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On 16 November 1928 Fr. Velychkovskyi arrived at the Redemptorist monastery in Kovel. There, he immediately became involved in missionary work among the Galician settlers, scattered throughout the Volhyn, Pidliashshia, Kholm and Polissia regions, who had departed from the Greek-Catholic Church and joined the Russian Orthodox Church. Along with this work among the Galician settlers, Fr. Velychkovskyi also organized missions for the local population of Volhyn, Polissia, and Belarus. Using financial support from Motropolitan Sheptytskyi and other sponsors, he founded several churches and chapels. In 1935 Fr. Velychkovskyi returned to the Stanislaviv monastery and became superior there. Fr. Velychkovskyi continued his apostolic activity on a large scale, even though the Greek Catholic Church underwent persecution at the hands of the Soviets after their occupation of Western Ukraine in 1939.
Having seized Galicia for the second time in 1945, the Soviet regime in just one night of 10-11 April arrested representatives of the entire Greek-Catholic hierarchy. On 26 July 1945 Fr. Vasyl Velychkovskyi was arrested in Ternopil - "for anti-Soviet propaganda", and was sentenced to death for two anticommunist phrases ("red horde" and "red gang") which occurred in a pocket calendar he had issued in Stanislaviv in 1939. During the three months spent in a death row cell, Fr. Velychkovskyi continued performing his duties of a priest. Finally, the night came when the guards led Fr. Velychkovskyi out of his cell. He was informed that his death sentence was changed to a ten-year prison term. In the first two years of his term Fr. Velychkovskyi was in a prison camp in the Kirovsk region; later, he was transferred to the Vorkuta mines. Despite the exhausting work, Fr. Velychkovkyi celebrated the Liturgy almost every day - using tins for liturgical accessories. "That tin" - says Metropolitan Hermaniuk - "was his chalice, his dyscos, his altar, his church … and nothing was able to destroy his church, for it was [based on his] strong conviction and God's grace". Several months before his release, Fr. Velychkovskyi's fellow prisoner friends managed to arrange for him to work in the prison hospital rather than in the mines. This change saved his life - for his health had been ruined by ten years of imprisonment and exhausting labour. On 9 July 1955, Fr. Velychkovskyi was released. After his return to Lviv, Fr. Velychkovskyi did not find any church or chapel where he could serve, but this did not discourage him. He occupied a small room in number 11 Vozzyednannia Street. Here, he built an altar out of empty cardboard boxes. The faithful visited Fr. Velychkovskyi in groups of five or six to participate in Liturgies. In 1959 the Apostolic See appointed Fr. Vasyl Velychkovskyi a bishop of the "Silent Church". However, a new arrest of Bishop Vasyl Velychkovskyi was made on 2 January 1969. This time the imprisonment lasted for three years; the term was served in Kommunarsk near Donbass and was the cause of a severe heart disease for Bishop Velychkovskyi.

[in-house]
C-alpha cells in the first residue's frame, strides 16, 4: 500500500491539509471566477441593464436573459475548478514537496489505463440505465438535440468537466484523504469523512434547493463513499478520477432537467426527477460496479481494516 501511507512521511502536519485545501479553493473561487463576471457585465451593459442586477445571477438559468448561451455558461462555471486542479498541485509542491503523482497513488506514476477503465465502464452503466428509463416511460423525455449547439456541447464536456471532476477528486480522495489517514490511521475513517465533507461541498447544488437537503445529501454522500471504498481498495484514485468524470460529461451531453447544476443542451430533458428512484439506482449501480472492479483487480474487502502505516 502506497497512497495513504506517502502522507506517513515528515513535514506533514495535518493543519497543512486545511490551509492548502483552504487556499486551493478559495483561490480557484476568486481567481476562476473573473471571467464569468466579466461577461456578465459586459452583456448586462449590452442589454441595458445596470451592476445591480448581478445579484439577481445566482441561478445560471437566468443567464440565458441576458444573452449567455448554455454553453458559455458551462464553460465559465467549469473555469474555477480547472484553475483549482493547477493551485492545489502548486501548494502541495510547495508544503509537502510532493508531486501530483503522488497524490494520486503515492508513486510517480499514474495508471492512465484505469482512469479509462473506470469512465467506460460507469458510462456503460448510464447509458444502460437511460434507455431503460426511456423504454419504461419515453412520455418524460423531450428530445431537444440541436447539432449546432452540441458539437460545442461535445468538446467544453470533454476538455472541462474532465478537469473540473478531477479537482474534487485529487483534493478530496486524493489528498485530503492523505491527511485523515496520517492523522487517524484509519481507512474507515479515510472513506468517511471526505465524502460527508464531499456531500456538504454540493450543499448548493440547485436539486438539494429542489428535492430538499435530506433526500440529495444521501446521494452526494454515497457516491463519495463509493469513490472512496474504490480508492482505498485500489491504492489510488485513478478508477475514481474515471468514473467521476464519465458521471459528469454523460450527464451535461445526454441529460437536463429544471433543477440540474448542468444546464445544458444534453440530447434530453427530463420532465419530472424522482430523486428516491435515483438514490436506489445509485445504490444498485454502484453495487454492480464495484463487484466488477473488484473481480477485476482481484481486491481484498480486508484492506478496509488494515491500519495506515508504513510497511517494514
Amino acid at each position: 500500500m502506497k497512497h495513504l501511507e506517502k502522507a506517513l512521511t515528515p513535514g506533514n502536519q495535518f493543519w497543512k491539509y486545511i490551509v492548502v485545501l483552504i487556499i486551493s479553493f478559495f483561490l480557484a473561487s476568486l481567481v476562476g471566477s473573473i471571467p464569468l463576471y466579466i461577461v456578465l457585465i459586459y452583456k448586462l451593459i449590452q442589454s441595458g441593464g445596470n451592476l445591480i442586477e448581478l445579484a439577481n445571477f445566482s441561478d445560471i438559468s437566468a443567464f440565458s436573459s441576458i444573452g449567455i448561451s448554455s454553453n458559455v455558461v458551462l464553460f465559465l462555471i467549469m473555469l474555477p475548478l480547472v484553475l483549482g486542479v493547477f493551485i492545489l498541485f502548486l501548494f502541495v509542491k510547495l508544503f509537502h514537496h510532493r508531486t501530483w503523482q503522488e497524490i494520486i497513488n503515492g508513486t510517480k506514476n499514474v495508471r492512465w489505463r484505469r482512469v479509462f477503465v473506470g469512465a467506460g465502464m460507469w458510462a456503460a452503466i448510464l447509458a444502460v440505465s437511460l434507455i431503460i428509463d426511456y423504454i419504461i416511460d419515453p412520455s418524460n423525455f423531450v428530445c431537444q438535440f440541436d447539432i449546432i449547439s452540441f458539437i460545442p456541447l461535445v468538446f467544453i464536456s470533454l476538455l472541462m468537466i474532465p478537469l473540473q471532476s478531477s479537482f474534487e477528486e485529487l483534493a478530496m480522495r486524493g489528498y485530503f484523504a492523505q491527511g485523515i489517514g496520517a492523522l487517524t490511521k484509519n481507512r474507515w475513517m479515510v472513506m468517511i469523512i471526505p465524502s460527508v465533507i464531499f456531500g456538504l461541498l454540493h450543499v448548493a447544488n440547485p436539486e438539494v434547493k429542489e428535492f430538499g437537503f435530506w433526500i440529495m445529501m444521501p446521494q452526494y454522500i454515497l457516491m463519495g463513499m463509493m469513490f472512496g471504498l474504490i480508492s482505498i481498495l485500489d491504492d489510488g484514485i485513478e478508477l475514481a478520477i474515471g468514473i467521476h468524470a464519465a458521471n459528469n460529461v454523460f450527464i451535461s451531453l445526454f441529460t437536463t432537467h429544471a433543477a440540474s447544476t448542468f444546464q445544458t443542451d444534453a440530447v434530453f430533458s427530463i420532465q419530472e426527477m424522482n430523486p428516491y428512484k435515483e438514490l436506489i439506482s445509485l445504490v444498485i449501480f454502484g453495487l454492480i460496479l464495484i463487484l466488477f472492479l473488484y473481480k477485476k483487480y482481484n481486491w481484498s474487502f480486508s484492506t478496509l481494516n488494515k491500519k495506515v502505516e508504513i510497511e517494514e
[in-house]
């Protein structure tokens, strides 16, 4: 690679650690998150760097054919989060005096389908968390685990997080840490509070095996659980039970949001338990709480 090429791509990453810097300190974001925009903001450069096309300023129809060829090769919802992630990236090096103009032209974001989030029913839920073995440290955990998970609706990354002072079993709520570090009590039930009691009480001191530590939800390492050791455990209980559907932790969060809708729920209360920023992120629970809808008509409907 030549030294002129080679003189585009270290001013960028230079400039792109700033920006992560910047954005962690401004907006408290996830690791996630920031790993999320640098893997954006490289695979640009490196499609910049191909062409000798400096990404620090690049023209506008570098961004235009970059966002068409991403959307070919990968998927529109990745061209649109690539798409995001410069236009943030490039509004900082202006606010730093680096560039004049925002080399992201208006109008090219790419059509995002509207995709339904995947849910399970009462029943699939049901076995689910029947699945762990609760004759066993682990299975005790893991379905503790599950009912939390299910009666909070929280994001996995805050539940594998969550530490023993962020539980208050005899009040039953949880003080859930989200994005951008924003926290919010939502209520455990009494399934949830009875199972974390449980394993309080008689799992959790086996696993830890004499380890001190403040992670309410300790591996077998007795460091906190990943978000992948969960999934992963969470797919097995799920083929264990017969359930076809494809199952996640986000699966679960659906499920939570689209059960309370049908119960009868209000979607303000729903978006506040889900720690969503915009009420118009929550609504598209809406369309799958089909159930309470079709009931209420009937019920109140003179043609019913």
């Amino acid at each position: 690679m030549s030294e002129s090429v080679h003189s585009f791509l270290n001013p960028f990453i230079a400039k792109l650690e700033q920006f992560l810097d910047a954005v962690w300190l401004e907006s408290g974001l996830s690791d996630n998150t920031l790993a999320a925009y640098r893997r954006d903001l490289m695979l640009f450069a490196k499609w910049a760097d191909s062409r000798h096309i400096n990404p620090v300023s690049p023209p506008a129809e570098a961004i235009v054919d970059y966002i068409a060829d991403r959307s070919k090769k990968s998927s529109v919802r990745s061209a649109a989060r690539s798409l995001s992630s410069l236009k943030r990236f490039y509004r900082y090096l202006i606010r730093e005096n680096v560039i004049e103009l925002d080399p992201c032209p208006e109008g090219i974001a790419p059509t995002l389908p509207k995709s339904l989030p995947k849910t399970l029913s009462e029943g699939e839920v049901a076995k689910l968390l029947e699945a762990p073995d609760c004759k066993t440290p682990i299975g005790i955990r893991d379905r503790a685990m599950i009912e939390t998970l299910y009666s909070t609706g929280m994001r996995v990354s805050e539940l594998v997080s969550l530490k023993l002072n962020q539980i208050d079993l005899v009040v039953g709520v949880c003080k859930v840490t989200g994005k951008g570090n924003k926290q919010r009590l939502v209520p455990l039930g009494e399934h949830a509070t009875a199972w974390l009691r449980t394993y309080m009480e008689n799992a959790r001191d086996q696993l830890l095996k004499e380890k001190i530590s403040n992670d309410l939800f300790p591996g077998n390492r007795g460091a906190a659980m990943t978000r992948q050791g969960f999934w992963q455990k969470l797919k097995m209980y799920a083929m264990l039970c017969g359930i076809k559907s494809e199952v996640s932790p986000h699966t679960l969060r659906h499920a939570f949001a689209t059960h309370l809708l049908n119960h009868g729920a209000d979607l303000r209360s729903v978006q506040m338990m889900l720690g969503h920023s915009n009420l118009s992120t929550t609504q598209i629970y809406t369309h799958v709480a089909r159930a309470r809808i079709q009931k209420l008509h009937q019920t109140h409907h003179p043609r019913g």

Following the invitation of Metropolitam Maksym Hermaniuk, Bishop Velychkovskyi visited Canada. Unfortunately, his visit of the Ukrainian diaspora in Canada did not last for long. On 30 June 1973 Bishop Velychkovskyi died at the age of 70 having served as a bishop for 10 years. Taking into account the testimonies of Bishop Vasyl Velychkovskyi's virtuous life, and particularly his endurance, courage and faithfulness to Christ's Church during the period of persecution, the beatification process was started on the occasion of the Jubilee Year. On 6 April 2001 the theological committee recognized the fact of bishop Velychkovskyi's martyrdom. On 23 April his martyrdom was verified by the Assembly of Cardinals, and on 24 April 2001 Most Holy Father John Paul II signed a decree of beatification of Bishop Vasyl Velychkovskyi, a blessed martyr of our Christian faith.
(1903-1973; Feast Day: June 28)
Vasyl Vsevolod Velychkovskyi was born on 1 June 1903 in Stanislaviv (now Ivano-Frankivsk) to a family of the Velychkovskyi's and Teodorovych's, both of which had had a long tradition of priests in their families. Hence, Vasyl had a desire to work for the salvation of souls since his childhood. After his education, he joined the army to fight for independence of his motherland in World War I. In 1920, Vasyl Velychkovskyi entered the Lviv seminary. Thereafter he was ordained a deacon by Metropolitan Andrey Sheptytskyi in 1924. It was at that time that Velychkovskyi discovered his monastic vocation. With assistance from his aunt Monica, he joined the Redemptorist novitiate and a year later, on 29 August 1925, he professed the vows of poverty, chastity and obedience. He was ordained a priest on 9th October of the same year. Fr. Velychkovskyi then spent two years teaching at the Redemptorist gymnasium "Juvenate" and was later sent to Stanislaviv to conduct missions together with his more experienced confreres.
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